Because there is blood, lots of blood, Briere gets a four-minute minor penalty, during which Pittsburgh scores a power play goal cutting the Flyers lead to two.

Later in the third period, watching preparations for a face-off near the Penguin bench, I am jolted by an image. There’s something strange about one of the Pittsburgh players seated on the bench, holding his stick in front of him, looking like just another skater ready to jump out onto the ice. It’s Brooks Orpik, and protruding from each of his nostrils is two inches of those solid white cotton sticks, the kind the dentist wedges up under your lips to absorb moisture. Brooks Orpik, a true hockey warrior, sits ready to go back at it, looking for all the world like broken-tusked walrus.

Hey, that’s hockey!

Arrivedeci Roma!

imagesWhat ever has happened to the Roman Catholic Church, my church, the one I knew in the nineteen-forties and fifties, the church that seemed to utterly dominate my childhood? What happened?

The end of the church as I knew it, and it is over, might have begun more than a century ago in Rome’s choice of battles. Throughout its history, Catholicism has found itself involved in what it always proclaimed were the clear-cut struggles against the universal forces of darkness. In recent times, the battle for Christ was joined against the rise of atheistic communism. At the end of the Sunday masses of my childhood, there was an addendum directing us to pray for “the conversion of Russia.”

When the settling of scores in Central Europe after the Second World War resulted in the jailing of a couple of cardinals, the party line pushed on us by the nuns suddenly cast a name we’d never heard, the Yugoslav communist dictator, Tito, as the personification of all evil in the world. Tito’s demonization, not at all unwarranted, involved his arrest of a Croatian Cardinal named Stepinac, implicated rightly or wrongly in the wartime mass murders of Orthodox Serbs, Jews and Muslim Bosnians and Albanians at the hands of his Croatian Catholic brethren.

I suppose that the church’s vehement anti-communism reflected a valid understanding of a threat posed to the status quo by the godless scientific socialism of Karl Marx and Joseph Stalin. In seeing the survival of Catholic Christianity in terms of stopping communism, the church had always to choose among what it believed would be the lesser of evils. I learned later that during World War II, political expediency dictated that there would be no call from Rome on behalf of Europe’s doomed Jews in the face of Nazi Germany’s Final Solution of the Jewish Question.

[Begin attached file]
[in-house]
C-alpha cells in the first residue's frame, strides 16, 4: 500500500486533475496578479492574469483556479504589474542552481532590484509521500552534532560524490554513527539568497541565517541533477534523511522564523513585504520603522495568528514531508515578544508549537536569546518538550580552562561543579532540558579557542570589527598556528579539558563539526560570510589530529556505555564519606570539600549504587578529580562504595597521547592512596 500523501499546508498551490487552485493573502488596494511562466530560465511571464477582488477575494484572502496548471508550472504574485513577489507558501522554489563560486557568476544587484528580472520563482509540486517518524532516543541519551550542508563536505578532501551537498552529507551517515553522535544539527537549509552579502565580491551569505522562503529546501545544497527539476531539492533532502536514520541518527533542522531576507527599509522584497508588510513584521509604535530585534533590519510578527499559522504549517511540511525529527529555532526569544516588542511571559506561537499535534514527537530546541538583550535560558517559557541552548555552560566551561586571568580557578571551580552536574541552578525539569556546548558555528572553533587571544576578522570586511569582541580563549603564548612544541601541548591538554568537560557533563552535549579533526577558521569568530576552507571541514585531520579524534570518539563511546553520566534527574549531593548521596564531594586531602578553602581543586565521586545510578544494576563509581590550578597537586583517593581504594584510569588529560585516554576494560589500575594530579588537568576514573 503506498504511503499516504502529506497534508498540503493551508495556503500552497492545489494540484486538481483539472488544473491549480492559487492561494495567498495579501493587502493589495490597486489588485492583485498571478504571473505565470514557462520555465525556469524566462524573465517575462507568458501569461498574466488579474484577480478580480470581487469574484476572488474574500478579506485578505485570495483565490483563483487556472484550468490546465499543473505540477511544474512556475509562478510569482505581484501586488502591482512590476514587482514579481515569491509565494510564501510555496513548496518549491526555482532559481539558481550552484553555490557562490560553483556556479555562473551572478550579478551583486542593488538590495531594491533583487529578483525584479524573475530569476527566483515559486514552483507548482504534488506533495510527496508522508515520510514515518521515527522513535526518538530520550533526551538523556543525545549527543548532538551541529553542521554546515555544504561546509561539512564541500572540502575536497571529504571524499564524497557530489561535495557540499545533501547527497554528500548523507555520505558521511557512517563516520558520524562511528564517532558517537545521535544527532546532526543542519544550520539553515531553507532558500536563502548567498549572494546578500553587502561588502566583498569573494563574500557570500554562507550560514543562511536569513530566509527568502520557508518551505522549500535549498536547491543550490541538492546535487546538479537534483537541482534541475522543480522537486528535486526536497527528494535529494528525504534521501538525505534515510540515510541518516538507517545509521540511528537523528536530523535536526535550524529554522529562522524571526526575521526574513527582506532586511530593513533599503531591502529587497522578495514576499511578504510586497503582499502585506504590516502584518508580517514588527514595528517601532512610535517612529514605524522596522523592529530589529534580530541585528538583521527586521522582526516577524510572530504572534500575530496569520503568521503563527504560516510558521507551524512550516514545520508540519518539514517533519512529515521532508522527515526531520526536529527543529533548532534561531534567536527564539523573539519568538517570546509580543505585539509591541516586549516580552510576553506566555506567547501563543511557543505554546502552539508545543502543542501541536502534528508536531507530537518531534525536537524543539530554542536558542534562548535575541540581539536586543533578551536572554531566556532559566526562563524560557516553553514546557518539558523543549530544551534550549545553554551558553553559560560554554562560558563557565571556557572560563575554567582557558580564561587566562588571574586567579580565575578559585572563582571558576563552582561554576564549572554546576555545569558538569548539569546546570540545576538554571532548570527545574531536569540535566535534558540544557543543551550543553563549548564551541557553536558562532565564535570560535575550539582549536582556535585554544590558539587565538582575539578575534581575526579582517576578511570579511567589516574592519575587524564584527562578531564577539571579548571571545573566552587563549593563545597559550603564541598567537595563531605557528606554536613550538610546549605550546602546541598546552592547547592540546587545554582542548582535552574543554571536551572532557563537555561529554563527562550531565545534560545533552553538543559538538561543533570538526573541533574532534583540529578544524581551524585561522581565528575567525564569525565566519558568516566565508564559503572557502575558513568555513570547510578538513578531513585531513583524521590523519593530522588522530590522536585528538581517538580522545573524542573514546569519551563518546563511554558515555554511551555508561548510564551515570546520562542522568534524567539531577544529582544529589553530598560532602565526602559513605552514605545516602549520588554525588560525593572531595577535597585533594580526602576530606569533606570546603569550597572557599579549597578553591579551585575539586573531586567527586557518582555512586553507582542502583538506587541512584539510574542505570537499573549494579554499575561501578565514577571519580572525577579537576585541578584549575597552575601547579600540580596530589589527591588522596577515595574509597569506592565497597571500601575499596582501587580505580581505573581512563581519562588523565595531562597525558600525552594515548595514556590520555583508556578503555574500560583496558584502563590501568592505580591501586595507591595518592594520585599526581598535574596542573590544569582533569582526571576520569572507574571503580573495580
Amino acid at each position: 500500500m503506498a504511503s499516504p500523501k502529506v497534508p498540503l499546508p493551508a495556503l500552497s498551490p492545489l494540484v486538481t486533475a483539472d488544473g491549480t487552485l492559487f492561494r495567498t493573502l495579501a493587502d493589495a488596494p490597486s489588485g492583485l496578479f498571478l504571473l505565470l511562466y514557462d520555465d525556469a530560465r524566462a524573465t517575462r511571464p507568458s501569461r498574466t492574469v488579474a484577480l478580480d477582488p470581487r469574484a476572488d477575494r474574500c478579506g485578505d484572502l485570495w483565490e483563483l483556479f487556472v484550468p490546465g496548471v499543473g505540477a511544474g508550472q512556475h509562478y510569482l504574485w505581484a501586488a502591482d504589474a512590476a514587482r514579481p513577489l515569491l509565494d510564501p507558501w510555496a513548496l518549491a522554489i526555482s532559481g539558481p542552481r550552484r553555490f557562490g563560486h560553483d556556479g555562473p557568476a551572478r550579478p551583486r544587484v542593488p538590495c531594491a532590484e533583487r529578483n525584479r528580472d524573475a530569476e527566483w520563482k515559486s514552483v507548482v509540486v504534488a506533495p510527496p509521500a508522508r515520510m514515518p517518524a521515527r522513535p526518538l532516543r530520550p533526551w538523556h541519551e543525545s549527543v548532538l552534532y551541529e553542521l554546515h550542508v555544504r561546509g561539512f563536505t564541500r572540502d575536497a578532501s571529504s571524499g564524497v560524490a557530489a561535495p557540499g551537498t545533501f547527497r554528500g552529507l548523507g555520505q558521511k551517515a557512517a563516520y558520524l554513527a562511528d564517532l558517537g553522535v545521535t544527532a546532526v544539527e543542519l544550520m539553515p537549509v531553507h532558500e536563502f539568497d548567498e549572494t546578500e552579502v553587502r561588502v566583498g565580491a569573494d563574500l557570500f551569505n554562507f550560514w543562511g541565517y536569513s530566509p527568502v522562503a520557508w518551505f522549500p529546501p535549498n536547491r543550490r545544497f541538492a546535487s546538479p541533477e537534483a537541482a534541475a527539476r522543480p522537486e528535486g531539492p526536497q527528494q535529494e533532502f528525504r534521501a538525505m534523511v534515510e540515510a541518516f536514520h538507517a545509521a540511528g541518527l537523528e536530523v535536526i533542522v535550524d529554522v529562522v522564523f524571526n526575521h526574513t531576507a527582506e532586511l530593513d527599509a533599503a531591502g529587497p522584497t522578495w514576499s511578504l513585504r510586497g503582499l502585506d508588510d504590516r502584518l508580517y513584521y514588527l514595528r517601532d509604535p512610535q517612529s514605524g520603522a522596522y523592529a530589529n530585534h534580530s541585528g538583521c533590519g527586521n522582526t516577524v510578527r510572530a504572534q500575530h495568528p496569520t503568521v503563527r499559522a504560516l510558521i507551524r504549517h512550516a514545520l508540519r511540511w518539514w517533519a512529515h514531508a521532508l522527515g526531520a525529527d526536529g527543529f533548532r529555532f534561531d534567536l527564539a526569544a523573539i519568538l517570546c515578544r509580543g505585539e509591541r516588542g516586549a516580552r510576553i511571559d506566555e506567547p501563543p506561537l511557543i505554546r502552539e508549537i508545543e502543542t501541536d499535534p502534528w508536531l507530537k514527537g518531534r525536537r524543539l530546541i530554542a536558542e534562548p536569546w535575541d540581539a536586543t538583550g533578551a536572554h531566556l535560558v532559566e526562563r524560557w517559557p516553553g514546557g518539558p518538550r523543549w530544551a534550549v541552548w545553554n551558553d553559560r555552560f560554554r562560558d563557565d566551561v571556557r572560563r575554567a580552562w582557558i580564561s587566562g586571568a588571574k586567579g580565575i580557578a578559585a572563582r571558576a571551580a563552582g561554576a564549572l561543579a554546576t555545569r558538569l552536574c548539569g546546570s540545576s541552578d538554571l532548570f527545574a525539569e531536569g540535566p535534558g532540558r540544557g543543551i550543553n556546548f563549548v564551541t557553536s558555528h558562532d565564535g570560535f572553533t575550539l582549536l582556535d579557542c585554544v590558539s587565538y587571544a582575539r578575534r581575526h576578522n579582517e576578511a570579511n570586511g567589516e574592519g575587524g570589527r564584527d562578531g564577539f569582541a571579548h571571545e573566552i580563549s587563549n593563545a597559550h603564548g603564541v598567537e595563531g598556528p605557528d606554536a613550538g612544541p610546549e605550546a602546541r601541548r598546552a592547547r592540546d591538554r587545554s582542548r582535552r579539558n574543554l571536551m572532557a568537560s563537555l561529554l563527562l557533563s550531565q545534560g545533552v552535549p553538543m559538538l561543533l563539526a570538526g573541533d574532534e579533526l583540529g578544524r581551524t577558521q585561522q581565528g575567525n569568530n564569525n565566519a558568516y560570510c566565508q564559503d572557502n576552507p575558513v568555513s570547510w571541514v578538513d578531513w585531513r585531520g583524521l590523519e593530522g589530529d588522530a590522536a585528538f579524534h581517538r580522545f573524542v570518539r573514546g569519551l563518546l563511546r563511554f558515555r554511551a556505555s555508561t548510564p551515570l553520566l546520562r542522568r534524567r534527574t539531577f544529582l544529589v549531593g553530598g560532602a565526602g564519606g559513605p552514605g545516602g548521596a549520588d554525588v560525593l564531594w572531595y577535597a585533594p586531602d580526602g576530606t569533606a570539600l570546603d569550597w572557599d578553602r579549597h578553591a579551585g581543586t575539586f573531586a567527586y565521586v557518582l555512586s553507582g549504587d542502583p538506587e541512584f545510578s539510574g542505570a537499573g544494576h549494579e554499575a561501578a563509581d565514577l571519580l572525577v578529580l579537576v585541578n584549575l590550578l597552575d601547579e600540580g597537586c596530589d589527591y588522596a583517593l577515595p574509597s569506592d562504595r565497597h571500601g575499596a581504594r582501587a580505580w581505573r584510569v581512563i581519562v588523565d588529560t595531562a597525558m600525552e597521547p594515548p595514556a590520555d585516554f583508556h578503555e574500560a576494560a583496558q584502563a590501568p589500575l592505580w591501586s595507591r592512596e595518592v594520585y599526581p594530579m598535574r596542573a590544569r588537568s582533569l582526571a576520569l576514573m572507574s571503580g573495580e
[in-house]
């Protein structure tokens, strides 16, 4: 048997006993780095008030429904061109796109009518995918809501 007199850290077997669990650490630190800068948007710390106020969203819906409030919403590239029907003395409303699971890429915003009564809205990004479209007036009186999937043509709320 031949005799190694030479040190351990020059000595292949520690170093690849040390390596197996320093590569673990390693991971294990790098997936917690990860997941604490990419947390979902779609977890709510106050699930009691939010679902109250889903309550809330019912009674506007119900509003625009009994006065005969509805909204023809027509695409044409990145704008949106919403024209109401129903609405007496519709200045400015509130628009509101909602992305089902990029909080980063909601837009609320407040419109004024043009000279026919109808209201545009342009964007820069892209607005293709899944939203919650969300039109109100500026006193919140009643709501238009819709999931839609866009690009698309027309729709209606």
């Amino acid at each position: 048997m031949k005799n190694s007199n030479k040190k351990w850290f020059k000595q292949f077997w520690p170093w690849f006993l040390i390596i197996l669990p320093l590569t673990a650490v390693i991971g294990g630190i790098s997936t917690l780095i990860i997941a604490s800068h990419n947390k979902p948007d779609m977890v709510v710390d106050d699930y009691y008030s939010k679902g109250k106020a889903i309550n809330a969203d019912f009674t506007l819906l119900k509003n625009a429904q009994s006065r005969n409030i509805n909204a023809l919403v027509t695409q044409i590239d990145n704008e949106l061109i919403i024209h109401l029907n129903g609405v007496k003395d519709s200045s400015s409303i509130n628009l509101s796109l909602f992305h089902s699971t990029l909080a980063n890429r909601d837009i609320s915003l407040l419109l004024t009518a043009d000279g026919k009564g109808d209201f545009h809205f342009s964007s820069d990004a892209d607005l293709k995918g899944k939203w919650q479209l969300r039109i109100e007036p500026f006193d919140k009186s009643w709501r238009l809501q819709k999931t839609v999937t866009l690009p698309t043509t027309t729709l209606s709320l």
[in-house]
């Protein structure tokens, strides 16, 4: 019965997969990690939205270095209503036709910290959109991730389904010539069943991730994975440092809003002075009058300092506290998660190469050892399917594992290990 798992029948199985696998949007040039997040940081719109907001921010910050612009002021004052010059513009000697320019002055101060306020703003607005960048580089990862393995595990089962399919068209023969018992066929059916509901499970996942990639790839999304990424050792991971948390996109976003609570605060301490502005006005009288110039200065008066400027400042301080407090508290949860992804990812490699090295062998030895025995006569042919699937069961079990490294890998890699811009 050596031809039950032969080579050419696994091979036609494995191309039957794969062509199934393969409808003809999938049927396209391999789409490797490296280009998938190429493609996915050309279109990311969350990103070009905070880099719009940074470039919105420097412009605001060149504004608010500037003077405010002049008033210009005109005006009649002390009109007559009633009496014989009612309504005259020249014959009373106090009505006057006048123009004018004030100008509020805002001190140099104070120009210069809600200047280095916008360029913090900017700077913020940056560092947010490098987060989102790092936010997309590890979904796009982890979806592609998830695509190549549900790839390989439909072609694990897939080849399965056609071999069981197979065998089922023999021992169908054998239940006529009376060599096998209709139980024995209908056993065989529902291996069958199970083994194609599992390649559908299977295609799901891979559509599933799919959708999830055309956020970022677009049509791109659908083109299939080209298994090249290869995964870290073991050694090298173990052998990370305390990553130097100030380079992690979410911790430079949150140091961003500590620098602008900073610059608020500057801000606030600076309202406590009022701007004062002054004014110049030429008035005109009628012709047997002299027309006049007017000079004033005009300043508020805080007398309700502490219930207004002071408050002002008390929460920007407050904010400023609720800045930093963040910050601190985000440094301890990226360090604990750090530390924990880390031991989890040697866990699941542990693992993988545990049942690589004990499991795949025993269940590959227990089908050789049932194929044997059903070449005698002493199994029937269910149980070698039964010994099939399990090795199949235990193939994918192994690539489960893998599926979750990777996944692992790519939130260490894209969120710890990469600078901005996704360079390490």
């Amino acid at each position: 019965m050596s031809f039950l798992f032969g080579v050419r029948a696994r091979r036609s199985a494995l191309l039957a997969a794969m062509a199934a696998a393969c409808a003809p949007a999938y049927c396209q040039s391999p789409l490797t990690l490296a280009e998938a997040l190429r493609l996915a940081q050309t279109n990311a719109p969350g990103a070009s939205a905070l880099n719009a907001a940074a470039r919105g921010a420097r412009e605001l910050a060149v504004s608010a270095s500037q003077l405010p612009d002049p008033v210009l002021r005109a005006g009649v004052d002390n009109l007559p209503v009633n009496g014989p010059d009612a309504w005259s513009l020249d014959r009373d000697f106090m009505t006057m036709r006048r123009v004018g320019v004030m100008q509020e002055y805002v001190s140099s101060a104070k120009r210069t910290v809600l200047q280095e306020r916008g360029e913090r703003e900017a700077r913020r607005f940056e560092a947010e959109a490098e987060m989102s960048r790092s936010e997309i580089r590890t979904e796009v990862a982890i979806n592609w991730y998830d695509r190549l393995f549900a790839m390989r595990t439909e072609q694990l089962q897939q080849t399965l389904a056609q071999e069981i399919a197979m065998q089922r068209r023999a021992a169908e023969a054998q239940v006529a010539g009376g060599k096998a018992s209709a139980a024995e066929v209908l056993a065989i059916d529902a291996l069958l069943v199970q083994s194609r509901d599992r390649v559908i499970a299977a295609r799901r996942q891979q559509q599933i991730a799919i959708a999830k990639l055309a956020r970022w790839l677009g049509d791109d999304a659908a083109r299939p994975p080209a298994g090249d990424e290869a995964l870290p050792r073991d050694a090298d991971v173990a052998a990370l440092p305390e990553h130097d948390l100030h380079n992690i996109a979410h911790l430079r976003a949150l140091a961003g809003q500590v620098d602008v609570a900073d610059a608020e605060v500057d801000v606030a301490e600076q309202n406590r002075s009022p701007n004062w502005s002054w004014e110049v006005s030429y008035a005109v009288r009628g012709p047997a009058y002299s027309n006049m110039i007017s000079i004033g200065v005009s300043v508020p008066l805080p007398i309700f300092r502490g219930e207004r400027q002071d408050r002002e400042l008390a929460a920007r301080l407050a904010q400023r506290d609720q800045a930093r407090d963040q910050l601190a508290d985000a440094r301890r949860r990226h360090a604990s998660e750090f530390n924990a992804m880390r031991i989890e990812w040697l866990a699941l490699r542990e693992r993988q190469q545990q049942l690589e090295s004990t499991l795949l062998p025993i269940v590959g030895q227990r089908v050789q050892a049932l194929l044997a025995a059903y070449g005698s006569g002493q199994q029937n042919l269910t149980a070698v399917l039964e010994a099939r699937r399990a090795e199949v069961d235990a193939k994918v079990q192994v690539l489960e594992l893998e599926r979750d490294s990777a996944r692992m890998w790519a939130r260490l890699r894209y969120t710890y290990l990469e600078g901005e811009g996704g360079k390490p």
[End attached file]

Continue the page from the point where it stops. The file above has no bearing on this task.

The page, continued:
Like the Soviets themselves, the church seemed never to appreciate that history follows no dialectic, but more often than not chooses the ironic. Catholicism never saw it coming. While Cardinal Spellman schmoozed with J. Edgar Hoover about the enemy within, a less visible but lethally profound threat was devouring the foundations of every traditional way of looking at life. In less than fifty years following the end of the Second World War, a tsunami of change, an exponential acceleration in the rate of social, economic and cultural change, would engulf, transform and in many cases destroy the traditions of centuries and millennia. The successful counterattack of the Roman Curia against the reformist trends of Vatican II, the long reactionary reign of John Paul II, continuing now with Benedict XV, and finally, the tone-deaf and foot-dragging institutional response to the horrendous clerical sex-abuse scandals, would seem to deny Roman Catholicism much of a vital role in the future of this world. But then again, who knows?

Many in my own generation were the last of their kind to have lived their daily lives in accordance with the liturgical calendar of the Roman Catholic Church. A continuity spanning a thousand years has been snapped in a half century. I have no idea of what it all means, but for many of us who remember what was, it somehow seems to embody the sense of anomie that marks so many of our lives in this first decade of a new century.

This latest Fall of Rome, certainly hastened by the church’s distracted irrelevance in the ordinary lives of its people, particularly by its blind obstinacy in matters of human sexuality, has probably already occurred. While I mourn the accelerating passage of the church of my childhood into Trotsky’s historical dustbin, I also mourn the passage of many other things that were a part of my childhood. The ultimate historical significance of the demise of the Roman Catholic Church may not even outweigh the end of knickers, the A & P, or the Studebaker. Because, within the context of the validity of the Word, none of it is any big deal. In fact, it actually could be a prerequisite condition if a vital new Catholicism is to ever arise from the messy ruins of the one we thought we knew. One of the many interesting things included in the primitive theology I was taught so long ago by the Sisters of Saint Joseph was the idea that for the true Church, the Mystical Body of Christ to continue on, all it really takes is one or more of true believers gathered together in His name. No danger of that not happening